U.S. needs to face up to sexism on its paper money

Saturday, April 24, 2010

On Wednesday, the Treasury Department unveiled the new $100 bill slated to go into circulation next year ["Redesigned, high-tech Benjamin aims to keep counterfeiters at bay," news story, April 22]. But it still sports a picture of Benjamin Franklin. It's disappointing that in this era of supposed gender equality, not one of the seven denominations of paper currency in circulation commemorates the achievements of a woman.

The constant selection of men to be honored on our nation's currency, stamps and statuary sends a powerful message to all citizens about the relative contribution of men and women to our nation's history. Our sons and daughters are especially vulnerable to this subtle yet insidious sexism. We might tell girls "you can do anything," but our nation's symbols and icons tell a different story. Girls and women deserve equal represen-tation.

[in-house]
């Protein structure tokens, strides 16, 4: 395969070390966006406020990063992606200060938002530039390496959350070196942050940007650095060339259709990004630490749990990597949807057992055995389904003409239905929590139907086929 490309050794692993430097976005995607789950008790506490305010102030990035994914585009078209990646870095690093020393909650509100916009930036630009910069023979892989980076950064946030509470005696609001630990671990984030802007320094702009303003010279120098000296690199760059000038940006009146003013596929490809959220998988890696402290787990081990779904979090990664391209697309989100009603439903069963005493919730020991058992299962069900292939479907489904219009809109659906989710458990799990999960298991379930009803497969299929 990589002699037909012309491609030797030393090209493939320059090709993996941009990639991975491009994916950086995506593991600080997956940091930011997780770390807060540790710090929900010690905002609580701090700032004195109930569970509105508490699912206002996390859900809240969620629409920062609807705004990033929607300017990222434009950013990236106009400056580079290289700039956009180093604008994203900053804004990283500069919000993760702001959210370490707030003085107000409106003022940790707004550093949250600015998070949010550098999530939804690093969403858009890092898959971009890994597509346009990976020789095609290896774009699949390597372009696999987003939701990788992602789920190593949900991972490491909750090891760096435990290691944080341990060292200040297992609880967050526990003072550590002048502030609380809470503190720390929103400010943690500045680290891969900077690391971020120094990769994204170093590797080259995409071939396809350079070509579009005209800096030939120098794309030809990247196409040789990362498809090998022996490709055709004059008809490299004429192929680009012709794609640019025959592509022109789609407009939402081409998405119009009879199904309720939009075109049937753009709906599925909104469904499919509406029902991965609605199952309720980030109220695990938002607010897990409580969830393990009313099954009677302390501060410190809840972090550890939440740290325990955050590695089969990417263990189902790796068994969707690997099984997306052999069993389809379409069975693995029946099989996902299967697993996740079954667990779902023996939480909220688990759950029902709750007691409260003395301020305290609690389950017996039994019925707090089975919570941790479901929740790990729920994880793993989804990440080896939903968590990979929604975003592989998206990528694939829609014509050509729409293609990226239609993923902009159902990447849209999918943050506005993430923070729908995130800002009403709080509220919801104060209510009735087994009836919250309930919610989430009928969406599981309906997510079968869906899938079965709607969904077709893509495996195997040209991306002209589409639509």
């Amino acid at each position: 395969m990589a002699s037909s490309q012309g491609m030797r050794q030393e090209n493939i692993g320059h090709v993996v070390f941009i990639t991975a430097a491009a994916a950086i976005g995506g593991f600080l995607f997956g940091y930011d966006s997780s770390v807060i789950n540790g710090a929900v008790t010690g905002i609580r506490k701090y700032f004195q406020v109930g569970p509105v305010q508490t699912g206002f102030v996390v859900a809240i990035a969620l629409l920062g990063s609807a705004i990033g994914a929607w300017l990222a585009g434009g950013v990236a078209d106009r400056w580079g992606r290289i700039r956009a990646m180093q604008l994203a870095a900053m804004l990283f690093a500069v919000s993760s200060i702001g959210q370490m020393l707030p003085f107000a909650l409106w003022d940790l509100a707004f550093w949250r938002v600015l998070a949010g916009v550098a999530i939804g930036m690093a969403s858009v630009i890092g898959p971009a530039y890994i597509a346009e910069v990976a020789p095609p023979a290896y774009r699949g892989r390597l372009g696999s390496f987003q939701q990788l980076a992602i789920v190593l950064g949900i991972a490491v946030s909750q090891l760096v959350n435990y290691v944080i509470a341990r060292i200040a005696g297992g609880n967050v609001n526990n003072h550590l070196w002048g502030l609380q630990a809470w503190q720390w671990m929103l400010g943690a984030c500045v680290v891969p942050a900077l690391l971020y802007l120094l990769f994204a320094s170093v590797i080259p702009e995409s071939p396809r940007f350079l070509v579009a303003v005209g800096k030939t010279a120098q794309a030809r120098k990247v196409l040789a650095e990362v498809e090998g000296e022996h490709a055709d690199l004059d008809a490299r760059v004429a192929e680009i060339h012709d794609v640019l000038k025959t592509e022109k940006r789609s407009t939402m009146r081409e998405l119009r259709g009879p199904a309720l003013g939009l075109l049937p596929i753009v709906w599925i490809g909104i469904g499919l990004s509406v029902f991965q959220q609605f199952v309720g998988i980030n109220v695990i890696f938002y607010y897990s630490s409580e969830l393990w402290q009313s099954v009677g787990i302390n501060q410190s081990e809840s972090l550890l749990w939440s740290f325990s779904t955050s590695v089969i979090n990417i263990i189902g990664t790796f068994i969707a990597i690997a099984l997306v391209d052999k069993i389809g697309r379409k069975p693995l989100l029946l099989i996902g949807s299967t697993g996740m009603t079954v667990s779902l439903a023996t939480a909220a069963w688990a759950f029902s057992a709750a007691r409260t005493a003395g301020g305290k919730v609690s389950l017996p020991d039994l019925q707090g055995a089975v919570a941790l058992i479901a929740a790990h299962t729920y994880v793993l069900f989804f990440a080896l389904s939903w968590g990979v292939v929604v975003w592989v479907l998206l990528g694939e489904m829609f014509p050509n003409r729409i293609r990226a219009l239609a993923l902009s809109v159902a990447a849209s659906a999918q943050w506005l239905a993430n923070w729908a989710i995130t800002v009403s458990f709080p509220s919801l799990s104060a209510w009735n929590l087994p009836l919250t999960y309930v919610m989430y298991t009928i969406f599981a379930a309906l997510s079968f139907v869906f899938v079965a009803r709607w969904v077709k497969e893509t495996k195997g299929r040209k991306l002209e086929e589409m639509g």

Lynette Long, Washington

The writer is president of Equal Visibility Everywhere.


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